Beautiful. Why did it have to be beautiful? I was in a room, with a high ceiling and hand painted walls, antique furniture, richly colored colored carpets. Light filtered through stained-glass windows and a large sweeping staircase led to a second floor. There she lay. She was in a coffin, clad in a beautiful green dress. I felt icy-cold, slightly dizzy, empty. And nauseous. Nobody seemed to notice my discomfort. Ten other people were there, chatting away happily, oblivious to the corpse on display. I couldn't stop looking at her. She looked perfect. Unblemished, youthful even. Thin, slightly waxy. At peace. Each strand of hair was in place; her glasses were perched on the bridge of her nose. Why was she wearing her glasses? She didn't need them anymore.
Oh my God! How could I think something like that? What kind of person am I? I walk quickly to a chair on the other side of the room and sit down. I try to blink back tears and look intently at the wall, then my shoes, trying to hide my face from view. My aunt comes over and sits next to me. "Feel a little awkward, Elizabeth?" She asks. I nod and murmur my agreement, trying not to open my mouth too much for fear of throwing up. She asks me about college, and my dog and my brother. I whisper my responses, forcing a smile every now and then. My other aunt comes over and strokes my hair. "You are such a beauty," she croons. "Your hair is so beautiful and so dark."
Does nobody realize that this woman is dead? "Thank you," I whisper. My father comes over and takes the attention away from me. Thankfully. I try not to throw up, try not to look at anyone. More of my family members arrive; I stand to hug them and then use the opportunity to leave the building, ignoring the curious glances of the receptionists. I seat myself out front on the ice-coated steps. I allow myself a few tears. I barely even knew this woman, I hadn't seen her in at least 9 years, and yet her nephews and grandchildren and cousins were all inside not shedding a tear between the lot of them.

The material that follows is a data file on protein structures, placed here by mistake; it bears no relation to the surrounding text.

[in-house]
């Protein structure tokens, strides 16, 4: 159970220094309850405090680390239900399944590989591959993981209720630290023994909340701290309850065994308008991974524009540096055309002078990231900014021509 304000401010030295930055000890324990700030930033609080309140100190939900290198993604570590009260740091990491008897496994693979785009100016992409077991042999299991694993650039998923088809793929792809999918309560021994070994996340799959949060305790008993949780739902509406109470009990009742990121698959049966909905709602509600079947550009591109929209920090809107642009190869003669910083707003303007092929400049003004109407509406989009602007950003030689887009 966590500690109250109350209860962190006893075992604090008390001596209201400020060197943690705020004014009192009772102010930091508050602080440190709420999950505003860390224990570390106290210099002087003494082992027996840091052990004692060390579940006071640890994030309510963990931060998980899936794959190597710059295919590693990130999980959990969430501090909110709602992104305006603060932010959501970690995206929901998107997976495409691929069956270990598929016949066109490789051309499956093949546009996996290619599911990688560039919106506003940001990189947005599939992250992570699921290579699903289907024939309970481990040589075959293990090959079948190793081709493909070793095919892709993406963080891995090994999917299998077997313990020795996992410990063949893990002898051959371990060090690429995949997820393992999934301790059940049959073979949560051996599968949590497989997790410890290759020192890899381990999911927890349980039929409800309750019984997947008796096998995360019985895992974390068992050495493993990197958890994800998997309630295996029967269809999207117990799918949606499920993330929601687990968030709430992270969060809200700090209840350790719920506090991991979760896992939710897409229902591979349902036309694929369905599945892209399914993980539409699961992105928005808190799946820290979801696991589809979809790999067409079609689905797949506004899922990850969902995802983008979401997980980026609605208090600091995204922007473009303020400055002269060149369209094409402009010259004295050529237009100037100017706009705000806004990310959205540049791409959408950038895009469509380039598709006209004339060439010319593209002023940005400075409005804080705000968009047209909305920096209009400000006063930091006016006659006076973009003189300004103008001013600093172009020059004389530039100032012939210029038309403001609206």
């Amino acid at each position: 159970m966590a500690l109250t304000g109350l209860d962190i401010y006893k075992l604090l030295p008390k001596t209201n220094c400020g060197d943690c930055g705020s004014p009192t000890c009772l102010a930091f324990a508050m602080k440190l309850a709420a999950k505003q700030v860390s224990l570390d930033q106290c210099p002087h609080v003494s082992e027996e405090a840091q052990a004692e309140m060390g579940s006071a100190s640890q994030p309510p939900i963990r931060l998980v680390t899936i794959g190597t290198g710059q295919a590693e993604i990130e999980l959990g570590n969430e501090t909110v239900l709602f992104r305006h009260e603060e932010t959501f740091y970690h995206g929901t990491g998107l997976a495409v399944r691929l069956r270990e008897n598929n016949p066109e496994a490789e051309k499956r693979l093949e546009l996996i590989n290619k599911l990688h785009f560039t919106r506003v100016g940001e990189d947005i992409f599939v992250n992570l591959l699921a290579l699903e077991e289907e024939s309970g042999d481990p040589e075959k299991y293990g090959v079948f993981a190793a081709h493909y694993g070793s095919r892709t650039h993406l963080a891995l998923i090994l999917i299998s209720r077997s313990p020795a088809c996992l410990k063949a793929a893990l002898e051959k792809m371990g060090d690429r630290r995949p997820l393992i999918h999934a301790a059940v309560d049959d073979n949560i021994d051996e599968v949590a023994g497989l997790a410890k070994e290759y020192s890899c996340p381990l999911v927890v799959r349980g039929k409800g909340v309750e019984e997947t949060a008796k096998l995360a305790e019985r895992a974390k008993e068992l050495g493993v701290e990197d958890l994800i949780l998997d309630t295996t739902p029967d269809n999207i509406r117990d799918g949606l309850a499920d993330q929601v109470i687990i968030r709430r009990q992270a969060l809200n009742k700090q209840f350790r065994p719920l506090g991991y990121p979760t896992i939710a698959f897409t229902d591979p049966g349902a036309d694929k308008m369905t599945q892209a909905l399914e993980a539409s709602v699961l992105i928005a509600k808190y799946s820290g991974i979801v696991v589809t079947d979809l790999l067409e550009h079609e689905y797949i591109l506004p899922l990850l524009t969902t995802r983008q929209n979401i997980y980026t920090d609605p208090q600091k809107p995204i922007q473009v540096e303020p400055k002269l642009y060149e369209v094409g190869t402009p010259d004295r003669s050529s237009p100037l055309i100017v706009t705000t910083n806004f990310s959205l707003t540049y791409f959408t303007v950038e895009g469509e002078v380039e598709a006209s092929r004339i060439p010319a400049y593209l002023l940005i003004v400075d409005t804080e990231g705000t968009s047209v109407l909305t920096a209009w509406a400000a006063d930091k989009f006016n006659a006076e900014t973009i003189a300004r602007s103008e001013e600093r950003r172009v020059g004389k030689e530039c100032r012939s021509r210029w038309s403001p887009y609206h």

An elderly woman arrives, and pausing on the steps to the building replies, "It's not fun being here, is it?" I want to throttle her and yell that nobody would expect it to be fun, people die there, but instead I nod and smile as best I can. She asks if I know her and who I am 'there for'. She is there for some woman named Merriman. I seem to bore her so she goes inside. Ten minutes later my mother opens the door and sticks her head out. "Come inside."
"Why?" I ask.
"Sign the guest book and say goodbye to everyone."
Yes! We're leaving. I rush in and sign the guest book, only to hear more people talking about me. "Happy birthday!" My aunts say. "Do you have a car yet?" People ask. "Do you have your license?" More rounds of questions and birthday wishes.
How can anyone possibly feel right telling me happy birthday when their mother or aunt or grandmother or sister or cousin won't have any more birthdays? Ever! I escape the questioning as soon as possible. Until today I had never seen a dead person- at least not in real everyday life where I could reach out and touch them. I sit in the lounge. It looks more like a hotel or museum than a funeral home. Why is it called a home? Nobody lives there. I almost giggle at that thought, but a wave of nausea causes me to clutch my stomach.
Finally we leave, and I look back feeling dead inside, clutching my mother's arm fearfully. I never want to see her in a casket, looking waxy and beautiful, wondering how cold she is and whether or not we should leave her reading glasses with her.